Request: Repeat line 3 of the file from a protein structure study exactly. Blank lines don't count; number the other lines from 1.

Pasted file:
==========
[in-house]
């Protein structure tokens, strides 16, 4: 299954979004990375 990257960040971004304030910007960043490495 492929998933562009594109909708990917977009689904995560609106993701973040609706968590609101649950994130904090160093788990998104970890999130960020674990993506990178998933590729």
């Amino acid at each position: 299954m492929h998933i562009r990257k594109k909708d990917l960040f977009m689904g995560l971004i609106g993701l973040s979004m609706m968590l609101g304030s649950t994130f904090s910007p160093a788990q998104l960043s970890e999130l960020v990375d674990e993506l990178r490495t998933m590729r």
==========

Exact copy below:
């Amino acid at each position: 299954m492929h998933i562009r990257k594109k909708d990917l960040f977009m689904g995560l971004i609106g993701l973040s979004m609706m968590l609101g304030s649950t994130f904090s910007p160093a788990q998104l960043s970890e999130l960020v990375d674990e993506l990178r490495t998933m590729r």